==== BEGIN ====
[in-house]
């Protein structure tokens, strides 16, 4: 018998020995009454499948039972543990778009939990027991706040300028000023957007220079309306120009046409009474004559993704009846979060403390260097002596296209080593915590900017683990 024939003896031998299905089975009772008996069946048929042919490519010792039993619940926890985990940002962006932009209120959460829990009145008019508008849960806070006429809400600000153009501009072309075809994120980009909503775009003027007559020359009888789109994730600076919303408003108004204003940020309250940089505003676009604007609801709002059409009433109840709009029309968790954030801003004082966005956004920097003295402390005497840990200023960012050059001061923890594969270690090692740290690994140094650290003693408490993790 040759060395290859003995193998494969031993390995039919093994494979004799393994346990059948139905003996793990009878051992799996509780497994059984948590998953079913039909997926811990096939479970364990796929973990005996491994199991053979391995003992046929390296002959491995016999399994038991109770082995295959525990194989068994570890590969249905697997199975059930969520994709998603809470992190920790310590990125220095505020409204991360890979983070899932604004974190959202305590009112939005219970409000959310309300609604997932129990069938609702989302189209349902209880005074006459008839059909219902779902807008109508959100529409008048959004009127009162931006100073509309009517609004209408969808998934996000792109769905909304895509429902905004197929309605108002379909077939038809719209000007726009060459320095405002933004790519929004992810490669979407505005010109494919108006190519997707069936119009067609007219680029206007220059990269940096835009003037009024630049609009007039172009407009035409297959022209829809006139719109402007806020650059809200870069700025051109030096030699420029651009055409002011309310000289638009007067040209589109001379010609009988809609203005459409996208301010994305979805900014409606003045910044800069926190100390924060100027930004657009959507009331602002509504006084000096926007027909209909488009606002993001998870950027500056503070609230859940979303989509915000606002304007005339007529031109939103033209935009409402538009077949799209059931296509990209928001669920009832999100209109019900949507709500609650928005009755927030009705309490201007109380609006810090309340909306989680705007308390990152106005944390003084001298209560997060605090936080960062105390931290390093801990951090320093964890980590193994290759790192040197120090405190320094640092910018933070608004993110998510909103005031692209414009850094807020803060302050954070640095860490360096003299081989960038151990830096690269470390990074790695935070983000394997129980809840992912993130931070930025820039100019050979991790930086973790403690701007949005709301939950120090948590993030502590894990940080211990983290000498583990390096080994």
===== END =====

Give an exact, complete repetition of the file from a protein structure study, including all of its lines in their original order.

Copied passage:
[in-house]
């Protein structure tokens, strides 16, 4: 018998020995009454499948039972543990778009939990027991706040300028000023957007220079309306120009046409009474004559993704009846979060403390260097002596296209080593915590900017683990 024939003896031998299905089975009772008996069946048929042919490519010792039993619940926890985990940002962006932009209120959460829990009145008019508008849960806070006429809400600000153009501009072309075809994120980009909503775009003027007559020359009888789109994730600076919303408003108004204003940020309250940089505003676009604007609801709002059409009433109840709009029309968790954030801003004082966005956004920097003295402390005497840990200023960012050059001061923890594969270690090692740290690994140094650290003693408490993790 040759060395290859003995193998494969031993390995039919093994494979004799393994346990059948139905003996793990009878051992799996509780497994059984948590998953079913039909997926811990096939479970364990796929973990005996491994199991053979391995003992046929390296002959491995016999399994038991109770082995295959525990194989068994570890590969249905697997199975059930969520994709998603809470992190920790310590990125220095505020409204991360890979983070899932604004974190959202305590009112939005219970409000959310309300609604997932129990069938609702989302189209349902209880005074006459008839059909219902779902807008109508959100529409008048959004009127009162931006100073509309009517609004209408969808998934996000792109769905909304895509429902905004197929309605108002379909077939038809719209000007726009060459320095405002933004790519929004992810490669979407505005010109494919108006190519997707069936119009067609007219680029206007220059990269940096835009003037009024630049609009007039172009407009035409297959022209829809006139719109402007806020650059809200870069700025051109030096030699420029651009055409002011309310000289638009007067040209589109001379010609009988809609203005459409996208301010994305979805900014409606003045910044800069926190100390924060100027930004657009959507009331602002509504006084000096926007027909209909488009606002993001998870950027500056503070609230859940979303989509915000606002304007005339007529031109939103033209935009409402538009077949799209059931296509990209928001669920009832999100209109019900949507709500609650928005009755927030009705309490201007109380609006810090309340909306989680705007308390990152106005944390003084001298209560997060605090936080960062105390931290390093801990951090320093964890980590193994290759790192040197120090405190320094640092910018933070608004993110998510909103005031692209414009850094807020803060302050954070640095860490360096003299081989960038151990830096690269470390990074790695935070983000394997129980809840992912993130931070930025820039100019050979991790930086973790403690701007949005709301939950120090948590993030502590894990940080211990983290000498583990390096080994």